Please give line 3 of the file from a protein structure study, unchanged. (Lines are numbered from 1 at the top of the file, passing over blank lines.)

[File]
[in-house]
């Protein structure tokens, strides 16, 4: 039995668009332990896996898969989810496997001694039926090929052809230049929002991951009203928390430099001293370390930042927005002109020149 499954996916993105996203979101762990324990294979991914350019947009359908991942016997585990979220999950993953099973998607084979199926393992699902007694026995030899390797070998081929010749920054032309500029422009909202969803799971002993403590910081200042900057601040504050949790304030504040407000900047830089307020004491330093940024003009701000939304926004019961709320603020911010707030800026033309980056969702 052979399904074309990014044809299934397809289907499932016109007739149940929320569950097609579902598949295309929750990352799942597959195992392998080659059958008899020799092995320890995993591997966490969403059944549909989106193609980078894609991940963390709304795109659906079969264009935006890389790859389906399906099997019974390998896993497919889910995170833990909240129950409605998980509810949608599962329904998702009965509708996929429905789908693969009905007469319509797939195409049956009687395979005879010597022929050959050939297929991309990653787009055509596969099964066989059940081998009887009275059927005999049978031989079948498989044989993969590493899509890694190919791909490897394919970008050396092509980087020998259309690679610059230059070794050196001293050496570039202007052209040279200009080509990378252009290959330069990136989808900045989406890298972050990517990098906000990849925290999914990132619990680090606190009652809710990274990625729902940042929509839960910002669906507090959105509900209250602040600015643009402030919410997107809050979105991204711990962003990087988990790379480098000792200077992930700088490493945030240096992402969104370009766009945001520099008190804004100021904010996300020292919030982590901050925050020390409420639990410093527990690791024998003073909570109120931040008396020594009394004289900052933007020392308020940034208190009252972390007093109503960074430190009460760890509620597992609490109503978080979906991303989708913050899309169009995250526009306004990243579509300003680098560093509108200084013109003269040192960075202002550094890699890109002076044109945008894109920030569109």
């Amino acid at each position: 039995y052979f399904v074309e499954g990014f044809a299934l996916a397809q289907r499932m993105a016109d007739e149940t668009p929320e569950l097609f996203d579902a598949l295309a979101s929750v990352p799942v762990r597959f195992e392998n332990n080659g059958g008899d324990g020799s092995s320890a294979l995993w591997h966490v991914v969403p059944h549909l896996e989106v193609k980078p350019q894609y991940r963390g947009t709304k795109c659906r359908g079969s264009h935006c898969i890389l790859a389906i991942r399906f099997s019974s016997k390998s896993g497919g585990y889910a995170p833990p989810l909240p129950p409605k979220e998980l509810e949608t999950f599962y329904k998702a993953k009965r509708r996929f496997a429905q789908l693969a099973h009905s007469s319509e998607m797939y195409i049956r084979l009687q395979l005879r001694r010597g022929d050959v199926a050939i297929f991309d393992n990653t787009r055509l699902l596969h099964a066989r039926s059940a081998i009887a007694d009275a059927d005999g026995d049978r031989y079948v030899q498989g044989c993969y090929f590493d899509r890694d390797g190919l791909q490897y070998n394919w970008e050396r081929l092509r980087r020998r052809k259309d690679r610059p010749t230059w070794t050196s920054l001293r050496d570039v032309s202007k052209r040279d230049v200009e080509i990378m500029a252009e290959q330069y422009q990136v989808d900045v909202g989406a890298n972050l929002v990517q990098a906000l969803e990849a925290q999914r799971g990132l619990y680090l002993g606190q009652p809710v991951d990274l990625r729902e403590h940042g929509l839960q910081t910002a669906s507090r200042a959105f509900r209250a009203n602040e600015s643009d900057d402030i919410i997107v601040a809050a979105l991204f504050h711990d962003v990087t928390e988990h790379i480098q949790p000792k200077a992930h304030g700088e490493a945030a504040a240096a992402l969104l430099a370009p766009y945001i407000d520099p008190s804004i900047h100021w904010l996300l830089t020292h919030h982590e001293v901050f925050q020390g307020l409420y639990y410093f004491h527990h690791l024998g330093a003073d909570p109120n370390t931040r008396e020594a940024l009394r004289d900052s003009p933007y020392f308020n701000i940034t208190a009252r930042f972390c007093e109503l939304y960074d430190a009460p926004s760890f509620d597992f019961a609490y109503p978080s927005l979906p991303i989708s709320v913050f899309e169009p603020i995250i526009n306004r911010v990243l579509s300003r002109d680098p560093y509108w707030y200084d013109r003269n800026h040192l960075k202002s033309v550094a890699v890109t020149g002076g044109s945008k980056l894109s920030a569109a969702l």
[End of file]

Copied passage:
């Amino acid at each position: 039995y052979f399904v074309e499954g990014f044809a299934l996916a397809q289907r499932m993105a016109d007739e149940t668009p929320e569950l097609f996203d579902a598949l295309a979101s929750v990352p799942v762990r597959f195992e392998n332990n080659g059958g008899d324990g020799s092995s320890a294979l995993w591997h966490v991914v969403p059944h549909l896996e989106v193609k980078p350019q894609y991940r963390g947009t709304k795109c659906r359908g079969s264009h935006c898969i890389l790859a389906i991942r399906f099997s019974s016997k390998s896993g497919g585990y889910a995170p833990p989810l909240p129950p409605k979220e998980l509810e949608t999950f599962y329904k998702a993953k009965r509708r996929f496997a429905q789908l693969a099973h009905s007469s319509e998607m797939y195409i049956r084979l009687q395979l005879r001694r010597g022929d050959v199926a050939i297929f991309d393992n990653t787009r055509l699902l596969h099964a066989r039926s059940a081998i009887a007694d009275a059927d005999g026995d049978r031989y079948v030899q498989g044989c993969y090929f590493d899509r890694d390797g190919l791909q490897y070998n394919w970008e050396r081929l092509r980087r020998r052809k259309d690679r610059p010749t230059w070794t050196s920054l001293r050496d570039v032309s202007k052209r040279d230049v200009e080509i990378m500029a252009e290959q330069y422009q990136v989808d900045v909202g989406a890298n972050l929002v990517q990098a906000l969803e990849a925290q999914r799971g990132l619990y680090l002993g606190q009652p809710v991951d990274l990625r729902e403590h940042g929509l839960q910081t910002a669906s507090r200042a959105f509900r209250a009203n602040e600015s643009d900057d402030i919410i997107v601040a809050a979105l991204f504050h711990d962003v990087t928390e988990h790379i480098q949790p000792k200077a992930h304030g700088e490493a945030a504040a240096a992402l969104l430099a370009p766009y945001i407000d520099p008190s804004i900047h100021w904010l996300l830089t020292h919030h982590e001293v901050f925050q020390g307020l409420y639990y410093f004491h527990h690791l024998g330093a003073d909570p109120n370390t931040r008396e020594a940024l009394r004289d900052s003009p933007y020392f308020n701000i940034t208190a009252r930042f972390c007093e109503l939304y960074d430190a009460p926004s760890f509620d597992f019961a609490y109503p978080s927005l979906p991303i989708s709320v913050f899309e169009p603020i995250i526009n306004r911010v990243l579509s300003r002109d680098p560093y509108w707030y200084d013109r003269n800026h040192l960075k202002s033309v550094a890699v890109t020149g002076g044109s945008k980056l894109s920030a569109a969702l």